Agriculture and the WTO

Agriculture and the WTO

Towards a New Theory of International Agricultural Trade Regulation

Elgar International Economic Law series

Fiona Smith

International agricultural trade regulation remains problematic despite the creation of the WTO and a specific Agreement on Agriculture in 1995. Fiona Smith challenges this orthodoxy and presents a new conceptual method by which the problem of international agricultural trade in the WTO can be understood.

Chapter 6: Towards the future

Fiona Smith

Subjects: development studies, agricultural economics, economics and finance, agricultural economics, international economics, environment, agricultural economics, law - academic, international economic law, trade law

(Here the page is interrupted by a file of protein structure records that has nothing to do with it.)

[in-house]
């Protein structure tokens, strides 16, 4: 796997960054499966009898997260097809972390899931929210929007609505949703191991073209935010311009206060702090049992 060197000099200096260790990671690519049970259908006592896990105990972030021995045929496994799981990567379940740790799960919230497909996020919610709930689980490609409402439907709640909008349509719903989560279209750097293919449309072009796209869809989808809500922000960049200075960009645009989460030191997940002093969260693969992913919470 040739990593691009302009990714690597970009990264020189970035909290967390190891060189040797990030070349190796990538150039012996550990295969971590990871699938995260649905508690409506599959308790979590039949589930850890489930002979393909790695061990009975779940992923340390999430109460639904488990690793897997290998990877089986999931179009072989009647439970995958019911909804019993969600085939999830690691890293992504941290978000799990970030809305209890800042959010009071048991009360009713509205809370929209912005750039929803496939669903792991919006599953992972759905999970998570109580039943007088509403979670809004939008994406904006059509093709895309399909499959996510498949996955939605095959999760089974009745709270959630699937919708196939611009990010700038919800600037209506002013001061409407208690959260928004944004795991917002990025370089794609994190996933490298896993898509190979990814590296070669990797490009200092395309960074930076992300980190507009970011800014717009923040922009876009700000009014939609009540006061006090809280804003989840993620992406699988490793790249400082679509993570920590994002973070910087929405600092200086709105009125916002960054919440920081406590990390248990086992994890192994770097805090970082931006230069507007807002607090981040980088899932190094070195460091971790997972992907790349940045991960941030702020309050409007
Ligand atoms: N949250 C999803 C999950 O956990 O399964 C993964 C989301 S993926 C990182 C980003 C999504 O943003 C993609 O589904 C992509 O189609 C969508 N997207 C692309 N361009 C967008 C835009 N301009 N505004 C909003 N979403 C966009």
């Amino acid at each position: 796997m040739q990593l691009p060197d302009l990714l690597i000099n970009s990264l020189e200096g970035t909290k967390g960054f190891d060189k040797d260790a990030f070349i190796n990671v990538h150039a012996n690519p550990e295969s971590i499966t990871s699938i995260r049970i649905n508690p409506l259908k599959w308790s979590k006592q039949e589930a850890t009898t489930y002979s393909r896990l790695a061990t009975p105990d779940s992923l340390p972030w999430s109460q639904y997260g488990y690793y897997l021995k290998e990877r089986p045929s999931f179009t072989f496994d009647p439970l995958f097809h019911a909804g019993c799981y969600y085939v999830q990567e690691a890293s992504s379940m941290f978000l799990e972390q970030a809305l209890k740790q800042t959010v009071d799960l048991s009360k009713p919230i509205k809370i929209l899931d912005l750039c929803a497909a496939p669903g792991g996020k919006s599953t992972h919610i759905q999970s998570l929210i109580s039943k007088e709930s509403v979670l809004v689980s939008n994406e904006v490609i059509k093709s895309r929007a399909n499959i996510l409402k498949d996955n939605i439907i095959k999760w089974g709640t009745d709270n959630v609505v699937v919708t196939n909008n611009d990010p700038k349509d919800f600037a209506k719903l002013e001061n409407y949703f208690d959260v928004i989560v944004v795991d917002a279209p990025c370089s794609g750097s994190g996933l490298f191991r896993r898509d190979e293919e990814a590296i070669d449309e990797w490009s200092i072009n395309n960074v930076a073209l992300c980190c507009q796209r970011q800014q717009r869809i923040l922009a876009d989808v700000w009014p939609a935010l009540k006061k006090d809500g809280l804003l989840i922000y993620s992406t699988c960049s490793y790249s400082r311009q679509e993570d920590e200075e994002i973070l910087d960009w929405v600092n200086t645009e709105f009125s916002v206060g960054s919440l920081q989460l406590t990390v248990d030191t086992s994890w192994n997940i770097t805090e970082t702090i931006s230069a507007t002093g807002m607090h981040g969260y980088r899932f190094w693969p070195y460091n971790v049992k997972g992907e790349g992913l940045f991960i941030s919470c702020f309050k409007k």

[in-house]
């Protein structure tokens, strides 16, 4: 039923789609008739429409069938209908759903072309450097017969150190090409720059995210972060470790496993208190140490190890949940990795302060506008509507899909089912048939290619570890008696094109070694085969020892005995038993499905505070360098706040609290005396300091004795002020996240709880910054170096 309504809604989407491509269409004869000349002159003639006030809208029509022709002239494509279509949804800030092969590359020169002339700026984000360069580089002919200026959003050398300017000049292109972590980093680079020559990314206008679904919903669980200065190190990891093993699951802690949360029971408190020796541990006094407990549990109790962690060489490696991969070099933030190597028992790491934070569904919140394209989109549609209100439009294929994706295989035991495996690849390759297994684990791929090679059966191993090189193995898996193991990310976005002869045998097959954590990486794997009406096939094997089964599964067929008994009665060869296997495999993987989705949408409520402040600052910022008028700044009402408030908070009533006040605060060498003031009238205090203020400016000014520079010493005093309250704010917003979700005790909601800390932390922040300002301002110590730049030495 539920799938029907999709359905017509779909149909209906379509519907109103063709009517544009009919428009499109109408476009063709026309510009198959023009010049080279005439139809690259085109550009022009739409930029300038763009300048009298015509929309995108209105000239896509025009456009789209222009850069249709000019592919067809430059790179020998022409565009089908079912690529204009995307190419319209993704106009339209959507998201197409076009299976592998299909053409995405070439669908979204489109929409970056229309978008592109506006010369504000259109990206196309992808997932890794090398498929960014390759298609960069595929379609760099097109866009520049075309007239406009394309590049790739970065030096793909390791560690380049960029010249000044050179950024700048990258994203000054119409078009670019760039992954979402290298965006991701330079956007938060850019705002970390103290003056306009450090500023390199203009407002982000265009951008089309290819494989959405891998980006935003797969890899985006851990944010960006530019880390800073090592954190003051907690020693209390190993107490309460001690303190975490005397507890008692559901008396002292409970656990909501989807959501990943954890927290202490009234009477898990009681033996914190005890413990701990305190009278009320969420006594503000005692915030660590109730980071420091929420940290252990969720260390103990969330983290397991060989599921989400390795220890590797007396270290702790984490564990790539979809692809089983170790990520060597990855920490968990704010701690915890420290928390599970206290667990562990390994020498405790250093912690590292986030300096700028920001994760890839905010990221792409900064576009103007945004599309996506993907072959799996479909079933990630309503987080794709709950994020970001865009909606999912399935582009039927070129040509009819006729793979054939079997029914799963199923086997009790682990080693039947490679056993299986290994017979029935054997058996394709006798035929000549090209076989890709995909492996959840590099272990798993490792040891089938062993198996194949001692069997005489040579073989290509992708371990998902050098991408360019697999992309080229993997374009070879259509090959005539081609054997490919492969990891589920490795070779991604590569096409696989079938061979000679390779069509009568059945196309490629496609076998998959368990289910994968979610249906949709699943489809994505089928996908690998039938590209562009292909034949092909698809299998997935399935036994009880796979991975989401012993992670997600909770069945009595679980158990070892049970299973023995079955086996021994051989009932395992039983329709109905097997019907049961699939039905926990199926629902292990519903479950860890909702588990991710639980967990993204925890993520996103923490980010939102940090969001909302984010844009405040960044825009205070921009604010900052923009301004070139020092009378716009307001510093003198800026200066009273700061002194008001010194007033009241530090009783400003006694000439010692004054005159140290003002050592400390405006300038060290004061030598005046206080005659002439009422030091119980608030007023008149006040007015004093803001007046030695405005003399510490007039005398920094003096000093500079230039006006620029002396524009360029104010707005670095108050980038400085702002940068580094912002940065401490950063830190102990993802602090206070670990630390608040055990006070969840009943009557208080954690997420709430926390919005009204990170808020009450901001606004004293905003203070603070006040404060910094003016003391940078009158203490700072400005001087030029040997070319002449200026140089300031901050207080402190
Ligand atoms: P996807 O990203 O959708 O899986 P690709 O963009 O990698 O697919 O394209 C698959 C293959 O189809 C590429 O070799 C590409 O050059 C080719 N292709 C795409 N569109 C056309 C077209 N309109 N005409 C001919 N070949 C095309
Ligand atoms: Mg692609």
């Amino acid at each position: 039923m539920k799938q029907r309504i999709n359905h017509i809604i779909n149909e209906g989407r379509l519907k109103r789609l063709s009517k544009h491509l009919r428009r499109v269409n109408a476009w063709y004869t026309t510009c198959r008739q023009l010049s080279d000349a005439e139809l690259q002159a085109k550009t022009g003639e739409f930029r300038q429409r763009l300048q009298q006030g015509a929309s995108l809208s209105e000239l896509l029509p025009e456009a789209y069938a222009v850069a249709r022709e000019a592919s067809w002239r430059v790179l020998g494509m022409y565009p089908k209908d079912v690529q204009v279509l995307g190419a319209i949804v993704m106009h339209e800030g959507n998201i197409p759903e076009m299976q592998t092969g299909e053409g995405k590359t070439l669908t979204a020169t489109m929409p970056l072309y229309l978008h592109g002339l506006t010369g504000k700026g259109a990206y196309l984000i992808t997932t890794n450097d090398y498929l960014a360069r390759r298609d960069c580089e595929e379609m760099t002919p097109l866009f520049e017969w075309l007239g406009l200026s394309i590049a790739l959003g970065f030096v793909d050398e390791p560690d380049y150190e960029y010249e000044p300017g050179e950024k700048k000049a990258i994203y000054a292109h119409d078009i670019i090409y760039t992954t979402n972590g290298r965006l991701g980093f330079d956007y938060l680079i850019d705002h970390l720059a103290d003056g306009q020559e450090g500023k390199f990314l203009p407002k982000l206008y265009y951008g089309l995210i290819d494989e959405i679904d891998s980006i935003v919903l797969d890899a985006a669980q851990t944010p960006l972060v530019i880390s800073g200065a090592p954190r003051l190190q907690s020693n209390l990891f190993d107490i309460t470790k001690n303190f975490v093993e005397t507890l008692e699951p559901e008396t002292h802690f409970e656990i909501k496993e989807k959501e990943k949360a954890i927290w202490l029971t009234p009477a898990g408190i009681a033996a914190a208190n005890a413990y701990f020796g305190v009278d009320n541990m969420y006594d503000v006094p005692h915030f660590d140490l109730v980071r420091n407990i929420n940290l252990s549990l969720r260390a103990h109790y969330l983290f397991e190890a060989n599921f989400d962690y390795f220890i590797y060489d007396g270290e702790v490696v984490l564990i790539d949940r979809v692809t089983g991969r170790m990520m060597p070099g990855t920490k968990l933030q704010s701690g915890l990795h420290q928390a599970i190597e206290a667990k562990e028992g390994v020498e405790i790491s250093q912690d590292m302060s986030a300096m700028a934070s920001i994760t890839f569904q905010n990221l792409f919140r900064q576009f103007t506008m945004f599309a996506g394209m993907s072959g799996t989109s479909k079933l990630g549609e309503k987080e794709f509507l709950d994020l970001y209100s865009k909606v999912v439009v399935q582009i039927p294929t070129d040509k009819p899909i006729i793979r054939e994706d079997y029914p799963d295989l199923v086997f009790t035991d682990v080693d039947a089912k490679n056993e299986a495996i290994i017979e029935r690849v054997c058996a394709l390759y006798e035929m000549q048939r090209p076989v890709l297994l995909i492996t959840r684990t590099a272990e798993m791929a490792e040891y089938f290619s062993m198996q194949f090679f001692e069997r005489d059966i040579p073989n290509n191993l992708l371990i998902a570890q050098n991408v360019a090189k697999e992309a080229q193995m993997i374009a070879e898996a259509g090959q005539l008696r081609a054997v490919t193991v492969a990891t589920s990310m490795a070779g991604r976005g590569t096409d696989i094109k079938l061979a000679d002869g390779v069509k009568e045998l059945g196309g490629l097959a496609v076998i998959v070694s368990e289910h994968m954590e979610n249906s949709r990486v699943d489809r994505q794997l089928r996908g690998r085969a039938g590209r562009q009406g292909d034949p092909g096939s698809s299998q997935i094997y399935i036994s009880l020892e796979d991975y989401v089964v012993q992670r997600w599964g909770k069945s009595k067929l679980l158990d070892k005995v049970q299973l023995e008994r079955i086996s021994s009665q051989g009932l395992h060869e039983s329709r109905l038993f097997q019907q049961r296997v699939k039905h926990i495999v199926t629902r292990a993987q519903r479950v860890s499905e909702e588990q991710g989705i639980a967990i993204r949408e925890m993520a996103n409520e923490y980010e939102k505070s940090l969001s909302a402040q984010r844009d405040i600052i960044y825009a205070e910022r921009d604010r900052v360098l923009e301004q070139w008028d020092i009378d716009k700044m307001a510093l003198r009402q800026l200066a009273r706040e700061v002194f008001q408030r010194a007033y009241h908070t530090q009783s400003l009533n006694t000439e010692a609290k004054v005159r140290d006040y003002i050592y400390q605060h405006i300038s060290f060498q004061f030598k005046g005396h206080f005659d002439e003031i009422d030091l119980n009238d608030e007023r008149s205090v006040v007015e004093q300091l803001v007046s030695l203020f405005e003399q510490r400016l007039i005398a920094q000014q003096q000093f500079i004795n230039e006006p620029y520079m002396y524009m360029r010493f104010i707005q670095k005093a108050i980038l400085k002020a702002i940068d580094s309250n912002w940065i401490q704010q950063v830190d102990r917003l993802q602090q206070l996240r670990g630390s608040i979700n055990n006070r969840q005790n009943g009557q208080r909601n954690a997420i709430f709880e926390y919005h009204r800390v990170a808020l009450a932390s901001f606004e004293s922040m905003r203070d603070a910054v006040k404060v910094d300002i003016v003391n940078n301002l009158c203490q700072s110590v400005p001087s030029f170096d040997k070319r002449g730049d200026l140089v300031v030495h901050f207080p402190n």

INTRODUCTION The main body of this book has been concerned with understanding the complexities inherent in the problem of agricultural trade. It has suggested that problems of this kind are not capable of resolution but must rather be ‘managed’. A great deal of clarity might nevertheless be brought to the area (it is hoped) by a sharpened awareness of the problem. This chapter has a different aim. It offers a few programmatic thoughts on possible strategies for ‘managing’ the problem of agricultural trade in the specific context of treaty construction and interpretation. I briefly look at the nature of language and meaning and suggest that appreciation of the quality of language-use aids understanding of potential problems and pitfalls of the treaty drafting process. My discussion intends to address aspects of the drafting process distinct from those raised by questions of interpretation in the Vienna Convention on the Law of Treaties.1 This area has already been thoroughly explored elsewhere and it is not my intention to revisit this literature here.2 Instead, my approach does not replace that of the Vienna Convention, but rather suggests that the act of interpretation by the panel and Appellate Body (using the Convention’s rules) is a multilayered process. My approach accepts that the act of interpretation shows how the wording in specific rules might be understood in the future, but it argues that in addition to this, the act 1 I have elsewhere discussed my view that the Vienna Convention, whilst of course relevant to the...

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